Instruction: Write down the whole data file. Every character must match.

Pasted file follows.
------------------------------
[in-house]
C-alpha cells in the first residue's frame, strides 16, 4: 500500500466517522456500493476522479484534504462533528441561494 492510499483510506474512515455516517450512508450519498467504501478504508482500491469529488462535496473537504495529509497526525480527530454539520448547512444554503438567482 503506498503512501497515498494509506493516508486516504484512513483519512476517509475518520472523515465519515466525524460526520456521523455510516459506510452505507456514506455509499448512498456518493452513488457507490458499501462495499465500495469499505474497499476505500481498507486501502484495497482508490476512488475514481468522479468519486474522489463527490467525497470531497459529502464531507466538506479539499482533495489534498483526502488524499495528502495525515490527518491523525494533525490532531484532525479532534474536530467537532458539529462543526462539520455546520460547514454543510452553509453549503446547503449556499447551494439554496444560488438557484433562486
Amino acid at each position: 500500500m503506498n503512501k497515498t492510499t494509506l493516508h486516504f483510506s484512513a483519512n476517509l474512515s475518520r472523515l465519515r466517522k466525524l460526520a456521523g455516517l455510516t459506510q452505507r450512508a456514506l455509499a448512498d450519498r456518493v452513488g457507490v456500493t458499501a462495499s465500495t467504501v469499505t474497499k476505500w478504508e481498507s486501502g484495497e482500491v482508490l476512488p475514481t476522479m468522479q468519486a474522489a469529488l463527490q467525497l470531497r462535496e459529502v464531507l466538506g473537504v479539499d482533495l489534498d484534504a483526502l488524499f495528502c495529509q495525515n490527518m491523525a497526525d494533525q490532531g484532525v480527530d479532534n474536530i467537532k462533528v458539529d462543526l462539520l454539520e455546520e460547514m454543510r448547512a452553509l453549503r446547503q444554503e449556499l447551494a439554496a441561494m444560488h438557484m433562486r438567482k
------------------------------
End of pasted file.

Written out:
[in-house]
C-alpha cells in the first residue's frame, strides 16, 4: 500500500466517522456500493476522479484534504462533528441561494 492510499483510506474512515455516517450512508450519498467504501478504508482500491469529488462535496473537504495529509497526525480527530454539520448547512444554503438567482 503506498503512501497515498494509506493516508486516504484512513483519512476517509475518520472523515465519515466525524460526520456521523455510516459506510452505507456514506455509499448512498456518493452513488457507490458499501462495499465500495469499505474497499476505500481498507486501502484495497482508490476512488475514481468522479468519486474522489463527490467525497470531497459529502464531507466538506479539499482533495489534498483526502488524499495528502495525515490527518491523525494533525490532531484532525479532534474536530467537532458539529462543526462539520455546520460547514454543510452553509453549503446547503449556499447551494439554496444560488438557484433562486
Amino acid at each position: 500500500m503506498n503512501k497515498t492510499t494509506l493516508h486516504f483510506s484512513a483519512n476517509l474512515s475518520r472523515l465519515r466517522k466525524l460526520a456521523g455516517l455510516t459506510q452505507r450512508a456514506l455509499a448512498d450519498r456518493v452513488g457507490v456500493t458499501a462495499s465500495t467504501v469499505t474497499k476505500w478504508e481498507s486501502g484495497e482500491v482508490l476512488p475514481t476522479m468522479q468519486a474522489a469529488l463527490q467525497l470531497r462535496e459529502v464531507l466538506g473537504v479539499d482533495l489534498d484534504a483526502l488524499f495528502c495529509q495525515n490527518m491523525a497526525d494533525q490532531g484532525v480527530d479532534n474536530i467537532k462533528v458539529d462543526l462539520l454539520e455546520e460547514m454543510r448547512a452553509l453549503r446547503q444554503e449556499l447551494a439554496a441561494m444560488h438557484m433562486r438567482k